Factors Affecting the Prices of Option Premiums
There are several interesting facts about how the premiums on option contracts are priced. The first fact is that when the strike (exercise) price for a contract is set at a higher level, the premium for the call option is lower and the premium for the put option is higher. For example, in going from a contract with a strike price of 112 to one with 115, the premium for a call option for the month of March might fall from 1 45/64 to 16/64, and the premium for the March put option might rise from 19/64 to 1 54/64.
Our understanding of the profit function for option contracts illustrated in Figure 1 helps explain this fact. As we saw in panel (a), a higher price for the underlying financial instrument (in this case a Treasury bond futures contract) relative to the option's exercise price results in higher profits on the call (buy) option. Thus, the lower the strike price, the higher the profits on the call option contract and the greater the premium that investors like Irving are willing to pay. Similarly, we saw in panel (b) that a higher price for the underlying financial instrument relative to the exercise price lowers profits on the put (sell) option, so that a higher strike price increases profits and thus causes the premium to increase.
The second fact is that as the period of time over which the option can be exercised (the term to expiration) gets longer, the premiums for both call and put options rise. For example, at a strike price of 112, the premium on a call option might increase from 1 45/64 in March to 1 50/64 in April and to 2 28/64 in May. Similarly, the premium on a put option might increase from 19/64 in March to 1 43/64 in April and to 2 22/64 in May. The fact that premiums increase with the term to expiration is also explained by the nonlinear profit function for option contracts. As the term to expiration lengthens, there is a greater chance that the price of the underlying financial instrument will be very high or very low by the expiration date. If the price becomes very high and goes well above the exercise price, the call (buy) option will yield a high profit; if the price becomes very low and goes well below the exercise price, the losses will be small because the owner of the call option will simply decide not to exercise the option. The possibility of greater variability of the underlying financial instrument as the term to expiration lengthens raises profits on average for the call option.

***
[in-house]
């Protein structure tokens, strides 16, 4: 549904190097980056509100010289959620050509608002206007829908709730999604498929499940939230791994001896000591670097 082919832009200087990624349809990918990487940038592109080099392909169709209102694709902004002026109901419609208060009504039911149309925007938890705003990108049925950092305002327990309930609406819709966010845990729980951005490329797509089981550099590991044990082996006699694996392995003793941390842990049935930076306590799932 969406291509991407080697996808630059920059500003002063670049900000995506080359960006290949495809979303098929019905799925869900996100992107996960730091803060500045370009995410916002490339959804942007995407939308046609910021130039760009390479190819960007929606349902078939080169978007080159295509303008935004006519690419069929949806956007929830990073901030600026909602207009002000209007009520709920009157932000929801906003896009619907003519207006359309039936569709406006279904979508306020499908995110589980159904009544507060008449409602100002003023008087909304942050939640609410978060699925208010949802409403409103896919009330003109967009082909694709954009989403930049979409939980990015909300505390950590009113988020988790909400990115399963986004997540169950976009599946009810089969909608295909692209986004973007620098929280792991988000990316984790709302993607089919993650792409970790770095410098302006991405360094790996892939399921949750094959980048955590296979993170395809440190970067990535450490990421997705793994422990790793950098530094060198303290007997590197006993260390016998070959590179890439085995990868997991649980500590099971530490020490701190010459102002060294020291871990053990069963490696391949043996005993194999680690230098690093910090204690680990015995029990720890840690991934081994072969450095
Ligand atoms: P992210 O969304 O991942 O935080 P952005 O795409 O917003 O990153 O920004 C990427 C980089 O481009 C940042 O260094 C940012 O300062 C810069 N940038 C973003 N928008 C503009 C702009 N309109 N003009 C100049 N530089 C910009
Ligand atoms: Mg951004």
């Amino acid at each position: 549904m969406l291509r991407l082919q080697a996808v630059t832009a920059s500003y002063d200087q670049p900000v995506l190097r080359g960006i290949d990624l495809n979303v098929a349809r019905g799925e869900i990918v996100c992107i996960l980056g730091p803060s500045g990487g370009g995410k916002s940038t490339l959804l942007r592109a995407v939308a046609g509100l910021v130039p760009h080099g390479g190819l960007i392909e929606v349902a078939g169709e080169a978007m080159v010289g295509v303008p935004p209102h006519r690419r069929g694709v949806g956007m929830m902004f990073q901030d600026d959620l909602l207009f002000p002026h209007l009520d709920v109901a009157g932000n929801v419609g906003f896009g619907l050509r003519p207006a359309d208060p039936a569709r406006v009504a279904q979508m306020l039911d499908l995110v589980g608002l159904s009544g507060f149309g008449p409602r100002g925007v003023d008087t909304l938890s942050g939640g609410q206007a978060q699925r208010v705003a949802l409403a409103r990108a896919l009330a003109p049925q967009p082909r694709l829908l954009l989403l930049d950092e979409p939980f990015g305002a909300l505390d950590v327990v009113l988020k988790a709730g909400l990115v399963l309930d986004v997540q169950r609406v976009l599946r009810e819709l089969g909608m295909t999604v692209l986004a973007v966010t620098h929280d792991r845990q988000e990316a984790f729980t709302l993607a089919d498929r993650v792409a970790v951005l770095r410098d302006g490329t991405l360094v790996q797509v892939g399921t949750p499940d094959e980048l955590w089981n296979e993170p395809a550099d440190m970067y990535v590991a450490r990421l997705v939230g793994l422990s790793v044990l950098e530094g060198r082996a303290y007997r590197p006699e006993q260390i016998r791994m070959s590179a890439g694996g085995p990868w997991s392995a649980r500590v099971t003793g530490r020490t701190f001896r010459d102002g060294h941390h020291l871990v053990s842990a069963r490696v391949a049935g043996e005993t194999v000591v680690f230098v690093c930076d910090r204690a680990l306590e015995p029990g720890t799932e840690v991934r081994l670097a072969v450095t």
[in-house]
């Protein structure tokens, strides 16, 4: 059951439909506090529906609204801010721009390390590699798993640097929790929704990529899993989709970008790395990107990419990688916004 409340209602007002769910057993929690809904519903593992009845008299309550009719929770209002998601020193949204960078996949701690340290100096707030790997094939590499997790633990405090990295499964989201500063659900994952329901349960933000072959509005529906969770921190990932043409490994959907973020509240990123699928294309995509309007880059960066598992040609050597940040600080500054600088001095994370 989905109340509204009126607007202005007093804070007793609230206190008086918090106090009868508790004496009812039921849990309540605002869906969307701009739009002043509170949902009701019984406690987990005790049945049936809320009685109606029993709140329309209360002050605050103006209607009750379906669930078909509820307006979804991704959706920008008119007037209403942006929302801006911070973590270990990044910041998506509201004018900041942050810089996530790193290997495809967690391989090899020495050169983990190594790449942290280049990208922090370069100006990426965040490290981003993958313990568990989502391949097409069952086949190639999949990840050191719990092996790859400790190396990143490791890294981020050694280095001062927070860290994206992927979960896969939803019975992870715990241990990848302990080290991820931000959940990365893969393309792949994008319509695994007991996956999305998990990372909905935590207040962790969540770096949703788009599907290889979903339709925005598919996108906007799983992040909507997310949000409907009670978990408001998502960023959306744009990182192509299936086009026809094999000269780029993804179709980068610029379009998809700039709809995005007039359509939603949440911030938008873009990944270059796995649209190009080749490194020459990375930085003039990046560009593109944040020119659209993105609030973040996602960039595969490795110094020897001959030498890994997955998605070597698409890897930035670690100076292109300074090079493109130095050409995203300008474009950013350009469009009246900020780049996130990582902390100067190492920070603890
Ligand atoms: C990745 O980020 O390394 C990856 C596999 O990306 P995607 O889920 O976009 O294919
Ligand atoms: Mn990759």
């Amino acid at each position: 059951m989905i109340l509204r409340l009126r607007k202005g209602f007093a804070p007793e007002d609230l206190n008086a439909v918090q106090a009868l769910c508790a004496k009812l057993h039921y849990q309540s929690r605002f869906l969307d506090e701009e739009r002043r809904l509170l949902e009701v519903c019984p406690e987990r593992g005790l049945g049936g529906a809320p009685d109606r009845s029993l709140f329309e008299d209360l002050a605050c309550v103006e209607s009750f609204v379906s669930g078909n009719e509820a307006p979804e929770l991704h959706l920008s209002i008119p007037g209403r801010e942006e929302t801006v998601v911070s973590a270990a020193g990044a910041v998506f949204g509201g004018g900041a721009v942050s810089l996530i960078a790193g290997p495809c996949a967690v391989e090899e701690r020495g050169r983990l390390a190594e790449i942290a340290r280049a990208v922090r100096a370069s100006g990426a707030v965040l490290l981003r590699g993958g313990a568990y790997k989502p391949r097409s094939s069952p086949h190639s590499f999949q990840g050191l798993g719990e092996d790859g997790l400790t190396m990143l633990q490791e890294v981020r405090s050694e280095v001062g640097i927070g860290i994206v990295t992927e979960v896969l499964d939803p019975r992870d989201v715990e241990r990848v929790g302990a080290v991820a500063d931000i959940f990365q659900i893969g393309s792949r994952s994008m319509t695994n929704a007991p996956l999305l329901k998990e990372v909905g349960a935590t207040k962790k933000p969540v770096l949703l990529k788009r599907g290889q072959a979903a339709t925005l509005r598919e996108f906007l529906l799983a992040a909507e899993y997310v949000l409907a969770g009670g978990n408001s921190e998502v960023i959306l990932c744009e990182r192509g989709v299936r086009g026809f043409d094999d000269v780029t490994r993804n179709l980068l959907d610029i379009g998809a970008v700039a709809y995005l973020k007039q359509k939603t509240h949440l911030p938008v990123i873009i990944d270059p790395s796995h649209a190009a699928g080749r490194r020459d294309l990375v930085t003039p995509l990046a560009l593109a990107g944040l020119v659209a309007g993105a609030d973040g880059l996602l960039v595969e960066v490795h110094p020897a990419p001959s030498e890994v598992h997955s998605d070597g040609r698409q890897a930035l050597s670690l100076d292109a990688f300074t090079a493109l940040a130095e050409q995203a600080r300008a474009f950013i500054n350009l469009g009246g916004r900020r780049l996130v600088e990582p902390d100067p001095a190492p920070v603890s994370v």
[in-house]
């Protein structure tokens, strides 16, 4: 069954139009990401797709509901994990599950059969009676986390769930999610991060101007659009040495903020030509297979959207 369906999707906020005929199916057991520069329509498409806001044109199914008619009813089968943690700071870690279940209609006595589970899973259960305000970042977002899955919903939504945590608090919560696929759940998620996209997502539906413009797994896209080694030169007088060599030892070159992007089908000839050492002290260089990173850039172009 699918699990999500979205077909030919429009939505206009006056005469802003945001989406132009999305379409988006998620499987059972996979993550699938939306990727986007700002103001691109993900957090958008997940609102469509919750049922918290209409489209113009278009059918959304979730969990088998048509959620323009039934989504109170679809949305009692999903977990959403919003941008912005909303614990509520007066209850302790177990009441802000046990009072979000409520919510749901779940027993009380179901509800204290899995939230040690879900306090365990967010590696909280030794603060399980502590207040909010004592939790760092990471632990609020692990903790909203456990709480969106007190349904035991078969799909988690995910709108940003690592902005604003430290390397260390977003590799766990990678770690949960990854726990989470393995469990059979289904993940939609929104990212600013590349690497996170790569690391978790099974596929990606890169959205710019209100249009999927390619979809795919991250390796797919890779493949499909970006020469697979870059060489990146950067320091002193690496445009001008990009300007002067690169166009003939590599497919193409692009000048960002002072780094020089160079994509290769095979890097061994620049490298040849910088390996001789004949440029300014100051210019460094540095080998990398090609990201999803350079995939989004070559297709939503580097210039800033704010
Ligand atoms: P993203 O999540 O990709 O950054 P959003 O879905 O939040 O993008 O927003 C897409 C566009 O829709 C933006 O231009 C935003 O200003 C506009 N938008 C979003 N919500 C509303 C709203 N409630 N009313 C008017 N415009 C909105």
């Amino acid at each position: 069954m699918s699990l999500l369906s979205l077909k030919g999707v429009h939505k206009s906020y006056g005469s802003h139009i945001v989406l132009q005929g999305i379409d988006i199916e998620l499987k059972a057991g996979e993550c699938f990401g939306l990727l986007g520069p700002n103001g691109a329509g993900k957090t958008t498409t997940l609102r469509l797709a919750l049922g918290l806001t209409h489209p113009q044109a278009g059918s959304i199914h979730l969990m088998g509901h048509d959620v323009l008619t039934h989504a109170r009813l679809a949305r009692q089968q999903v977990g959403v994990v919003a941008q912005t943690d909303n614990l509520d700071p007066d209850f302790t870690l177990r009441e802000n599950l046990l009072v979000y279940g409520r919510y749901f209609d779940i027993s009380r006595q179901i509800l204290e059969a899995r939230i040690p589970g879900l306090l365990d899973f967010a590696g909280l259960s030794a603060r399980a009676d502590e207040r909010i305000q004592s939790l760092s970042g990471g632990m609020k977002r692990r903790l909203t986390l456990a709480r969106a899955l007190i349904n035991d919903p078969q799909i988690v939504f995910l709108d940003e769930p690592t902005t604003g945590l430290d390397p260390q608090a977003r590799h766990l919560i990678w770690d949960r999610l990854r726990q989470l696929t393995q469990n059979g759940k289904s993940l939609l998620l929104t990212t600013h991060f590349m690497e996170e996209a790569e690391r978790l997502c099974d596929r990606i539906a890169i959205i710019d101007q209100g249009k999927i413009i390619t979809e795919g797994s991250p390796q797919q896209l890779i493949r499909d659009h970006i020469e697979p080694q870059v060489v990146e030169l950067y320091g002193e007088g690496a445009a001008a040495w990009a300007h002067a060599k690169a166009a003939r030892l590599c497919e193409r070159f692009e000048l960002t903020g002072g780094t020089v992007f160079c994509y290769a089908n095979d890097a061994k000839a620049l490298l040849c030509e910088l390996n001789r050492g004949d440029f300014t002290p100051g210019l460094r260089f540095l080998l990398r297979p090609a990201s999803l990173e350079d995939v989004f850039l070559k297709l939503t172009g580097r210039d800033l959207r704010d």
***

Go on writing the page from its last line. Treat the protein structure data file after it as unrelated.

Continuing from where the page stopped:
Similar reasoning tells us that the put (sell) option will become more valuable as the term to expiration increases, because the possibility of greater price variability of the underlying financial instrument increases as the term to expiration increases. The greater chance of a low price increases the chance that profits on the put option will be very high. But the greater chance of a high price does not produce substantial losses for the put option, because the owner will again just decide not to exercise the option.
Another way of thinking about this reasoning is to recognize that option contracts have an element of "Heads, I win; tails, I don't lose too badly." The greater variability of where the prices might be by the expiration date increases the value of both kinds of options. Because a longer term to the expiration date leads to greater variability of where the prices might be by the expiration date, a longer term to expiration raises the value of the option contract.
The reasoning that we have just developed also explains another important fact about option premiums. When the volatility of the price of the underlying instrument is great, the premiums for both call and put options will be higher. Higher volatility of prices means that for a given expiration date, there will again be greater variability of where the prices might be by the expiration date. The "Heads, I win; tails, I don't lose too badly" property of options then means that the greater variability of possible prices by the expiration date increases average profits for the option and thus increases the premium that investors are willing to pay.
Our analysis of how profits on options are affected by price movements for the underlying financial instrument leads to the following conclusions about the factors that determine the premium on an option contract:
1. The higher the strike price, everything else being equal, the lower the premium on call (buy) options and the higher the premium on put (sell) options.
2. The greater the term to expiration, everything else being equal, the higher the premiums for both call and put options.
3. The greater the volatility of prices of the underlying financial instrument, everything else being equal, the higher the premiums for both call and put options.
The results we have derived here appear in more formal models, such as the Black-Scholes model, which analyze how the premiums on options are priced. You might study such models in finance courses.